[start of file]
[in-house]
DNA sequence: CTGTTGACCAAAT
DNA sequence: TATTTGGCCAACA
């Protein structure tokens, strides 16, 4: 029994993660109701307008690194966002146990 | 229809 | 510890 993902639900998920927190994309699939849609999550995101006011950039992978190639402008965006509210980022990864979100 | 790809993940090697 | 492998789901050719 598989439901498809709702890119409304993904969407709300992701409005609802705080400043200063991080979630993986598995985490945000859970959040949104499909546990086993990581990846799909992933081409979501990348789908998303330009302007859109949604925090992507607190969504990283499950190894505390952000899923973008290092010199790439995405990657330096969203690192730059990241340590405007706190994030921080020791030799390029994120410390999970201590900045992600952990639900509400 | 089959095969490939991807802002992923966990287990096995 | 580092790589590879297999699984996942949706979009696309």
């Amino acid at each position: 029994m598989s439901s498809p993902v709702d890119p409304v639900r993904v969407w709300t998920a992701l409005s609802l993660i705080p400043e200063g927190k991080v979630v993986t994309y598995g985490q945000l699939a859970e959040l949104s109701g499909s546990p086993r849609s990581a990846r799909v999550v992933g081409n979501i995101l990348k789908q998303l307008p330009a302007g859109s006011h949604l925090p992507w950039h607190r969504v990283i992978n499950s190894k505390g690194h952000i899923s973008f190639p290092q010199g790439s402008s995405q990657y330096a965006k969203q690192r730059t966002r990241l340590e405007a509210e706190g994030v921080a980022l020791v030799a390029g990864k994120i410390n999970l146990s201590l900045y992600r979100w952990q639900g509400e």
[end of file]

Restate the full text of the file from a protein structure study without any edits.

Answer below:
[in-house]
DNA sequence: CTGTTGACCAAAT
DNA sequence: TATTTGGCCAACA
């Protein structure tokens, strides 16, 4: 029994993660109701307008690194966002146990 | 229809 | 510890 993902639900998920927190994309699939849609999550995101006011950039992978190639402008965006509210980022990864979100 | 790809993940090697 | 492998789901050719 598989439901498809709702890119409304993904969407709300992701409005609802705080400043200063991080979630993986598995985490945000859970959040949104499909546990086993990581990846799909992933081409979501990348789908998303330009302007859109949604925090992507607190969504990283499950190894505390952000899923973008290092010199790439995405990657330096969203690192730059990241340590405007706190994030921080020791030799390029994120410390999970201590900045992600952990639900509400 | 089959095969490939991807802002992923966990287990096995 | 580092790589590879297999699984996942949706979009696309």
């Amino acid at each position: 029994m598989s439901s498809p993902v709702d890119p409304v639900r993904v969407w709300t998920a992701l409005s609802l993660i705080p400043e200063g927190k991080v979630v993986t994309y598995g985490q945000l699939a859970e959040l949104s109701g499909s546990p086993r849609s990581a990846r799909v999550v992933g081409n979501i995101l990348k789908q998303l307008p330009a302007g859109s006011h949604l925090p992507w950039h607190r969504v990283i992978n499950s190894k505390g690194h952000i899923s973008f190639p290092q010199g790439s402008s995405q990657y330096a965006k969203q690192r730059t966002r990241l340590e405007a509210e706190g994030v921080a980022l020791v030799a390029g990864k994120i410390n999970l146990s201590l900045y992600r979100w952990q639900g509400e």